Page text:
What You Should Do When Your Car Won’t Start?
Few things are more frustrating than cranking the ignition and finding that your car won’t start. At best, it’s an inconvenience; you’re late for work or have to cancel your plans. At worst, it’s a safety issue because you are stranded somewhere you don’t want to be. Getting to the bottom of the problem suddenly becomes goal number one. Let’s look at what you can do to get an idea of what’s gone wrong.
First off, don’t panic. Instead, listen closely to the sounds that your car is (or is not) making when you try to turn the ignition. What do you hear?
Nothing. If you hear absolutely nothing when you turn the key, then you may have a loose battery connection. Try your lights; if you have no lights either, then the likelihood that cables connecting the battery to your car have become loose or have some other problem is even greater. At this point, pop your hood, take a look beneath to check battery connections; try to twist them by hand. If you can, then they are obviously loose. Remove the cable connections and use a rag or paper towel to clean them, and then reconnect and tighten them with a wrench. If your car still doesn’t start, then your battery may be dead, which requires a jump start either from someone else with a car and starter cables, a portable jump starter, or your local O’Fallon, IL, auto repair tech.
Nothing, but the lights on the dash still work. If your dashboard lights are still working, then your battery is not the issue. It may be the case that your car is not fully in park or neutral. Move the gearshift to the neutral position and try starting it from there. If this doesn’t help, then ignition problems may be the culprit. You may have a malfunctioning starter, ignition switch, or cables that prevents the car from firing up as it should. You’ll need to call for a tow and get your car repaired. It’s also worth mentioning that if you have a car that starts with a key fob, trying to start it the traditional way can be useful; sometimes there’s a bad transponder in the fob that prevents it from doing its job.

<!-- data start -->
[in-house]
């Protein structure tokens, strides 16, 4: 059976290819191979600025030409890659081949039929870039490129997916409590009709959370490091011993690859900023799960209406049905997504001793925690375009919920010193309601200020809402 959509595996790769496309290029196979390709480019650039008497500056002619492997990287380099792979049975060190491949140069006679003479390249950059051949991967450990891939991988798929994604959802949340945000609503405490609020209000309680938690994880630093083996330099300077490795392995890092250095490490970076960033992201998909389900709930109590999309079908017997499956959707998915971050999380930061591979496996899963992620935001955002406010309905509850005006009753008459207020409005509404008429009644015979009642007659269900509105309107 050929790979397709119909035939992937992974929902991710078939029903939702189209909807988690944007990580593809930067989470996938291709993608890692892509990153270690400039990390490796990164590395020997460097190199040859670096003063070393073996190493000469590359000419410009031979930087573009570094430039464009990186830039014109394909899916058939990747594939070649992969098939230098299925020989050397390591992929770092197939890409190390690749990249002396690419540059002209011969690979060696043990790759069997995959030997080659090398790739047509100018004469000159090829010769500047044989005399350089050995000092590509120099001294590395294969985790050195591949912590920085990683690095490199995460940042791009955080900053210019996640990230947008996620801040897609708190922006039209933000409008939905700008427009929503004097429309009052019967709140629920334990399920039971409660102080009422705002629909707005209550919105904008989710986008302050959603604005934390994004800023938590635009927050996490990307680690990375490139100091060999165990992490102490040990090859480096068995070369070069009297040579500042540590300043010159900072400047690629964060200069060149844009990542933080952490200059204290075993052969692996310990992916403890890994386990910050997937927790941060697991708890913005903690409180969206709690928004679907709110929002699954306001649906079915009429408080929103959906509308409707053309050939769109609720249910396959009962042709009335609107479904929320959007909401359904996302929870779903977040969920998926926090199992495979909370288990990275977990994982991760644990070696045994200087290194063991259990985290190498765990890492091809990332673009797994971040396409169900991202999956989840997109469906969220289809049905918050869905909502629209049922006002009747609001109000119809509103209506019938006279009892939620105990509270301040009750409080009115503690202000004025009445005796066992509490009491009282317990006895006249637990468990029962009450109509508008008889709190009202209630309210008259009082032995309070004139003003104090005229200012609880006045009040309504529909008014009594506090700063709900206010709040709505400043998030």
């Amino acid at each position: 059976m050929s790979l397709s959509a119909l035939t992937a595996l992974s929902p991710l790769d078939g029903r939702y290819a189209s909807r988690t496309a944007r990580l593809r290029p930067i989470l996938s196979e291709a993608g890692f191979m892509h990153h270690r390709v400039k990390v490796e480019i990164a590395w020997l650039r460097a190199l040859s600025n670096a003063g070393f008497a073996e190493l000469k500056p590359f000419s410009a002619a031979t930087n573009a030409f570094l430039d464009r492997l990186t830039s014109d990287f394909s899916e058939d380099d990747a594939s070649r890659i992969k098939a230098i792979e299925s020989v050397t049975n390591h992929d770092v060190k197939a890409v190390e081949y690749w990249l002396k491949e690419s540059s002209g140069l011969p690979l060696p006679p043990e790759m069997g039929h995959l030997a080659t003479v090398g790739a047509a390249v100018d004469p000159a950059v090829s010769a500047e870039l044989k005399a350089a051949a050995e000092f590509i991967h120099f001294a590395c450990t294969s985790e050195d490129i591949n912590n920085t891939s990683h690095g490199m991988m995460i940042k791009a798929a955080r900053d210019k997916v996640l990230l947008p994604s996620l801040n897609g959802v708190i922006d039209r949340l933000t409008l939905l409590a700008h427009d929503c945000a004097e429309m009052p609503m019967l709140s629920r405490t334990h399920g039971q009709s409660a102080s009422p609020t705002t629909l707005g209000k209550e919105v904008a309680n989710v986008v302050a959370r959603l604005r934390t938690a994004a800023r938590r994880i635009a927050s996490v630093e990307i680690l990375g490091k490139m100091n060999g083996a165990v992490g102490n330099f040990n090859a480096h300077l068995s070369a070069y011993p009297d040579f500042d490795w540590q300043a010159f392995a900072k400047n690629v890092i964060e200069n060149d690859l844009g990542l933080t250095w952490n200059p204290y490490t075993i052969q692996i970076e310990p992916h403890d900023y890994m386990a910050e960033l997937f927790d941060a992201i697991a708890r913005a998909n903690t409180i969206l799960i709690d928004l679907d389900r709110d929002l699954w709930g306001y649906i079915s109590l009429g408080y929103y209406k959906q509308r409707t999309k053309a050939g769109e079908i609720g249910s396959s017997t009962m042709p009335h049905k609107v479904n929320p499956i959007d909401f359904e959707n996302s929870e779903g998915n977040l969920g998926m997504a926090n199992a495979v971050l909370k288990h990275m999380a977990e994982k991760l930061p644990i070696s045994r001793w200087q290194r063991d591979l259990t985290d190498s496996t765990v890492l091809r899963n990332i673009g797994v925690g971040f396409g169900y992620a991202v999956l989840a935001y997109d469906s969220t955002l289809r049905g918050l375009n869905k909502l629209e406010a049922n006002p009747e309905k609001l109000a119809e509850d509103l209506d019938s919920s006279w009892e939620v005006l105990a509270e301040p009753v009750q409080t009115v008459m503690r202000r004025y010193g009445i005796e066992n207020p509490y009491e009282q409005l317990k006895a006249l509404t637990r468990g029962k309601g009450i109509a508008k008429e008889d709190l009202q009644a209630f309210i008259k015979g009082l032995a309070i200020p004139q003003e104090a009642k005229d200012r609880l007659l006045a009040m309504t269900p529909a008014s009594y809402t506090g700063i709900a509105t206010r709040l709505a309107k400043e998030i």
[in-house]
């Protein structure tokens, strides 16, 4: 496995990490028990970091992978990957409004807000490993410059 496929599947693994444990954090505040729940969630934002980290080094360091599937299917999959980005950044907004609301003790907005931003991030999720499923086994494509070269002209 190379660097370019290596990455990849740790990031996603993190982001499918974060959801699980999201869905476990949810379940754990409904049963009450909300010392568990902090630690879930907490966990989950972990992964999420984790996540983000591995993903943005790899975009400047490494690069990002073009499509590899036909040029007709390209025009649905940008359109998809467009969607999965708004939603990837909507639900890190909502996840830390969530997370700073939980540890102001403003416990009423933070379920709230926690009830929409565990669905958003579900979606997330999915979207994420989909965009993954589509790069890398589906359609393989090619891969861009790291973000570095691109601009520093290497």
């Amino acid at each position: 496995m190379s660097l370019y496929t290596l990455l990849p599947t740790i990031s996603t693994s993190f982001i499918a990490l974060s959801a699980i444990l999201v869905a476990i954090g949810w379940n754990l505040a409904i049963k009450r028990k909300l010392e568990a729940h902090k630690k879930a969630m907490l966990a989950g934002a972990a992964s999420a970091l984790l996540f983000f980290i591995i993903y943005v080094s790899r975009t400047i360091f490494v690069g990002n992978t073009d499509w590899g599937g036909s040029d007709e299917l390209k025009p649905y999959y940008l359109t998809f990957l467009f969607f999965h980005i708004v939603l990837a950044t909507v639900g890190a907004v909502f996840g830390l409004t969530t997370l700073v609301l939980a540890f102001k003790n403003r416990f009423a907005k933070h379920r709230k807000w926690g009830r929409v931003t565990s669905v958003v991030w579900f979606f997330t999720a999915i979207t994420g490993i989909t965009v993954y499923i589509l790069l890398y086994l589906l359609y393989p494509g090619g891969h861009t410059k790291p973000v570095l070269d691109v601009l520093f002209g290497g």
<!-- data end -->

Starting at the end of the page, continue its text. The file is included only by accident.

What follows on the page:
Clicking. If the sound you hear is a clicking sound, then this may be an indicator of several things. First, your battery may simply be weak. Turn on your headlights. Are they bright? If so, then your battery is fine too and the clicking may indicate a bad starter or a bad connection on the pathway from the ignition to the starter. Are they dim? A jump start to recharge your weak battery may fix the problem and have you on your way again fast.
Cranking sound, but the engine doesn’t fire. If your car cranks like usual but fails to turn over, then you could be out of gas or running on fumes. The obvious fix is to add gas to the tank. If that doesn’t help, then your engine may be flooded. This happens more often with older cars that have carbureted engines; too much fuel gets in the engine and soaks the spark plugs, so they can’t spark because they’re wet. Clear the fuel from the combustion chamber by holding the gas pedal to the floor and cranking the engine. Not helping? The fuse that operates the ignition circuit or the fuel pump may need replacing. Your owner’s manual should show you the location of the fuse box for easy replacement with a spare fuse from the extra fuse spaces in the box.
Cranking and grinding noise. This sound tends to indicate that the flywheel and starter are not engaging, likely due to broken teeth on the flywheel itself. Try to trick it into starting by turning the key on and off three or more times. If this works, then get your car to the shop right away for repairs.
Slow-cranking noise. Does it sound as if your car is trying to start but slowly dying as you crank the engine? A weak battery is generally the root cause. Again, try a jump start, and then take it in for service immediately because the problem is not going away until your battery is replaced.
Fast cranking and spinning noise. A broken timing belt can cause this noise. The timing belt is what connects your engine’s upper and lower halves. Without it, the pistons in the engine have no resistance, so they move up and down faster than normal, causing the ominous sound you hear. Call your O’Fallon mechanic for an immediate tow as your timing belt requires replacement.